Day 1 of the modified GV Design Sprint started with becoming familiar with the problem space. To do so, I read through the research provided by Bitesize UX and created an affinity map with that information. Based on this, research insights were compiled, a persona was generated, and the primary user flow was established.
RESEARCH INSIGHTS — Affinity mapping was a useful tool to identify patterns commonly experienced by users and organize issues by importance. These patterns were turned into research insights, which enabled me to identify three pain points that require a solution:
PERSONA — Based on the insights gained in the previous exercises, similarities between our users were used to generate a persona. This is a representation that reflects the shared interests, goals, and concerns of the primary audience. This was extremely crucial in gaining an understanding of real needs and challenges faced by parents, and incorporates the issues that they commonly experience when selecting bedtime stories.
MAPPING — After understanding pain points and developing a persona that reflects our users, I was able to identify the main issue that needs to be resolved. Mapping out the most important user flow for Tiny Tales was the step taken towards developing a solution. Here, we show the way that our design enables parents to quickly discover stories that both meet their criteria and suit the needs of their children.
Day 2 of the modified GV Design Sprint consisted of coming up with potential solutions to our problem. I started out by analyzing direct and indirect competitors with products that resolve a similar issue, and then sketched out ideas for Tiny Tales using the Crazy Eights exercise. The strongest ideas were developed using paper sketches.
LIGHTNING DEMOS — To start out Day 2 of the Design Sprint, lightning demos were conducted to understand the way competitors have come up with a solution to a similar problem. In this exercise, Goodreads and Spotify were analyzed because they both make personalized recommendations for their users. Goodreads — a direct competitor — has website visitors answer a series of questions when creating an account, which prompts the website to create a recommendation list based on the user's favorite genres and book ratings. It also has a brief description and average rating for users trying to make a selection. Spotify — an indirect competitor — has an algorithm that makes suggestions based on what the user has listened to in the past.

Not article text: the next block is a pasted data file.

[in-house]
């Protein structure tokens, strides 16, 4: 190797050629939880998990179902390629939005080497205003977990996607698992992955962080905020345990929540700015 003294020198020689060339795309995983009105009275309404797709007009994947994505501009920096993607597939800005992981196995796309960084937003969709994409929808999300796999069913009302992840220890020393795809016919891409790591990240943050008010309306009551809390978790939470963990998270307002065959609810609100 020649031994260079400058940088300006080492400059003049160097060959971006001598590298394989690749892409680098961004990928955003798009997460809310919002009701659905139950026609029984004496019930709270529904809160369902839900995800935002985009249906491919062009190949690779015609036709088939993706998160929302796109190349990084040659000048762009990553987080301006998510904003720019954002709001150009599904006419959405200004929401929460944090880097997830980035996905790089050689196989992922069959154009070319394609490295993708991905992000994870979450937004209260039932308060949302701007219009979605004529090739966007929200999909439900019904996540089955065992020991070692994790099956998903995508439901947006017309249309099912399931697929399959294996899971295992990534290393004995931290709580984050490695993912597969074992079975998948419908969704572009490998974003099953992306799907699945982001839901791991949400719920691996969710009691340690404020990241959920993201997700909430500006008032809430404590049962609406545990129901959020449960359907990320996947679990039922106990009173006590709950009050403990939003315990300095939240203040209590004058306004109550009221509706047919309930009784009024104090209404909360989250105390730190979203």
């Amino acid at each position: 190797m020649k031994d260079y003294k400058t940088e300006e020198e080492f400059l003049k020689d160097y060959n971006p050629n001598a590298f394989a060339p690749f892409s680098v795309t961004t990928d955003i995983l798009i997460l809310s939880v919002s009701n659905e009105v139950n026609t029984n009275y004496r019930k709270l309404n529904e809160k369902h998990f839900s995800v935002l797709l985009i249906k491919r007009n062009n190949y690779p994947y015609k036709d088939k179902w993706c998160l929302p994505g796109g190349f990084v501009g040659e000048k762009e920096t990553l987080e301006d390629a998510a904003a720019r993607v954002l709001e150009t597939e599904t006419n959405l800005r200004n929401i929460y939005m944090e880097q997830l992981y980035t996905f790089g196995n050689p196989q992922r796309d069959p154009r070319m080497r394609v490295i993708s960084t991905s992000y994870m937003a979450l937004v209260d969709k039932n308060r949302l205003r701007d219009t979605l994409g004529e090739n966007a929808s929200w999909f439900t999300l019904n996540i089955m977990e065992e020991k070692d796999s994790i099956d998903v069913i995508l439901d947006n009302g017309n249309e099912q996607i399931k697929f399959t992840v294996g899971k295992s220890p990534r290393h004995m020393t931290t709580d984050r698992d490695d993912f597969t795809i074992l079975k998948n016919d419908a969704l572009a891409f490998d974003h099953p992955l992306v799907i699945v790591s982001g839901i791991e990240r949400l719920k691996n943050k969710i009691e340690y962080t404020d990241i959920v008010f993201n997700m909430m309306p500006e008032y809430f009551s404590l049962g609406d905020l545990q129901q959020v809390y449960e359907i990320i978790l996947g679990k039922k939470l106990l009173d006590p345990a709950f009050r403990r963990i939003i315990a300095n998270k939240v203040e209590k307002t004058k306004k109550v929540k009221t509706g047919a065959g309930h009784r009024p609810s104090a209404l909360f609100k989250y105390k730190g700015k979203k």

CRAZY EIGHTS — Keeping our lightning demos in mind, potential solutions were explored using a hands-on approach called the Crazy Eights. This is a method of ideating that requires for eight sketches to be made in a span of eight minutes. The process lends itself to a unique, non-traditional flow of ideas due to the time constraint and the fast-paced nature of sketching.
PAPER SKETCHES — After assessing the validity of each concept sketched out during the Crazy Eights exercise, I took the strongest ideas and incorporated them into paper sketches. These include a welcome back page that asks users what they want to read when the app is opened, a bookstore with personalized recommendations, and a description page that lets parents know more about the book. The first two screens were part of the previous exercise, the last was generated as a continuation of the user flow for these ideas.
Day 3 of the modified GV Design Sprint consisted of creating storyboards. We used the ideas generated on Day 2 to create a user flow for the most important task. This exercise was done to show how our ideas from the previous phase were implemented to assist users in accomplishing their goals. These sketches will serve as a blueprint for the low-fidelity prototype to be built tomorrow.
Day 4 of the modified GV Design Sprint consisted of creating a prototype to test on users. The paper sketches created yesterday were used as a blueprint to build the screens required to complete the most important task.
LOW-FIDELITY PROTOTYPE — Drawing on the design used in the sketches, a low-fidelity prototype was created to test the usability of our digital product. While the previous phase showed drawings of principal screens to communicate the main idea, the low-fidelity prototype shows the specific way that users move through the product to complete the main task.
Day 5 of the modified GV Design Sprint consisted of user testing. The previous phase enabled me to turn my ideas into a realistic digital product. Today, I put the design to the test and determine whether or not our product was successful.
FIVE ACT INTERVIEW + INSIGHTS — The next step consisted of conducting the first usability test using the TinyTales low-fidelity prototype we created. I recruited 5 users and asked them to select an educational story about animals to read to a five year old. At the end of this task, they were asked to leave a rating. The findings consisted of the following:
REFLECTION — Tiny Tales was largely successful, since users were able to accomplish the task without much difficulty. The next step would consist of applying solutions to the issues uncovered during the usability test. We would update our design to reflect these insights and apply visual design elements to our wireframes. This would enable us to test using a high-fidelity prototype.
This project has allowed for me to gain a crucial skill: testing the validity of a design without a large investment of time or money. By quickly identifying pain points, promptly developing solutions, and building a lean prototype to test on users, I was able to learn to swiftly go through the design process within a five day period.